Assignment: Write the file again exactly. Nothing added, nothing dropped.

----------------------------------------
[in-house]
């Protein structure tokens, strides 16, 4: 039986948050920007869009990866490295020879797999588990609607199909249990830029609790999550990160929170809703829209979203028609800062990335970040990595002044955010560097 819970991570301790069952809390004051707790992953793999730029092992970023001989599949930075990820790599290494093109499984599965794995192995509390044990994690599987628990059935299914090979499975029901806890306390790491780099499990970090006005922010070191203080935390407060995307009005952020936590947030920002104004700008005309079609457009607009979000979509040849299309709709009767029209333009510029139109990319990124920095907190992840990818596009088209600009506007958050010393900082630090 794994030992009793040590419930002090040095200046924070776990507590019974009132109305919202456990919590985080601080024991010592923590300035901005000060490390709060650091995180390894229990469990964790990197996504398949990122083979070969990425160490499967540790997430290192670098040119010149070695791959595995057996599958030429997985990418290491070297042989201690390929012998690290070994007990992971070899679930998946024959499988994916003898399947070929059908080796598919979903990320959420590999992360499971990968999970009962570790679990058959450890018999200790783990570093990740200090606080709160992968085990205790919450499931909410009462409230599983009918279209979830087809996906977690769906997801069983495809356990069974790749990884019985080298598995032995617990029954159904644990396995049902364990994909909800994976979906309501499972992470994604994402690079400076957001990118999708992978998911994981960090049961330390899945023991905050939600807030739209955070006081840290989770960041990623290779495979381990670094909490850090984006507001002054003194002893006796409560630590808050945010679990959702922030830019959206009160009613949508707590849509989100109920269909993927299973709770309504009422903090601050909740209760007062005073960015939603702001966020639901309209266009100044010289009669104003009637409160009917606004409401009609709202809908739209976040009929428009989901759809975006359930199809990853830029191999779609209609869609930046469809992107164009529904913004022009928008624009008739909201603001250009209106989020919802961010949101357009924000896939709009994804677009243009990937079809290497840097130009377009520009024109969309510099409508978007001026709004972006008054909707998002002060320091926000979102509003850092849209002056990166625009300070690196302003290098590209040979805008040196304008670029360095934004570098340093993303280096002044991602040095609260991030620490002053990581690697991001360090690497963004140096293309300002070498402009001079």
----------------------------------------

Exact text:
[in-house]
């Protein structure tokens, strides 16, 4: 039986948050920007869009990866490295020879797999588990609607199909249990830029609790999550990160929170809703829209979203028609800062990335970040990595002044955010560097 819970991570301790069952809390004051707790992953793999730029092992970023001989599949930075990820790599290494093109499984599965794995192995509390044990994690599987628990059935299914090979499975029901806890306390790491780099499990970090006005922010070191203080935390407060995307009005952020936590947030920002104004700008005309079609457009607009979000979509040849299309709709009767029209333009510029139109990319990124920095907190992840990818596009088209600009506007958050010393900082630090 794994030992009793040590419930002090040095200046924070776990507590019974009132109305919202456990919590985080601080024991010592923590300035901005000060490390709060650091995180390894229990469990964790990197996504398949990122083979070969990425160490499967540790997430290192670098040119010149070695791959595995057996599958030429997985990418290491070297042989201690390929012998690290070994007990992971070899679930998946024959499988994916003898399947070929059908080796598919979903990320959420590999992360499971990968999970009962570790679990058959450890018999200790783990570093990740200090606080709160992968085990205790919450499931909410009462409230599983009918279209979830087809996906977690769906997801069983495809356990069974790749990884019985080298598995032995617990029954159904644990396995049902364990994909909800994976979906309501499972992470994604994402690079400076957001990118999708992978998911994981960090049961330390899945023991905050939600807030739209955070006081840290989770960041990623290779495979381990670094909490850090984006507001002054003194002893006796409560630590808050945010679990959702922030830019959206009160009613949508707590849509989100109920269909993927299973709770309504009422903090601050909740209760007062005073960015939603702001966020639901309209266009100044010289009669104003009637409160009917606004409401009609709202809908739209976040009929428009989901759809975006359930199809990853830029191999779609209609869609930046469809992107164009529904913004022009928008624009008739909201603001250009209106989020919802961010949101357009924000896939709009994804677009243009990937079809290497840097130009377009520009024109969309510099409508978007001026709004972006008054909707998002002060320091926000979102509003850092849209002056990166625009300070690196302003290098590209040979805008040196304008670029360095934004570098340093993303280096002044991602040095609260991030620490002053990581690697991001360090690497963004140096293309300002070498402009001079």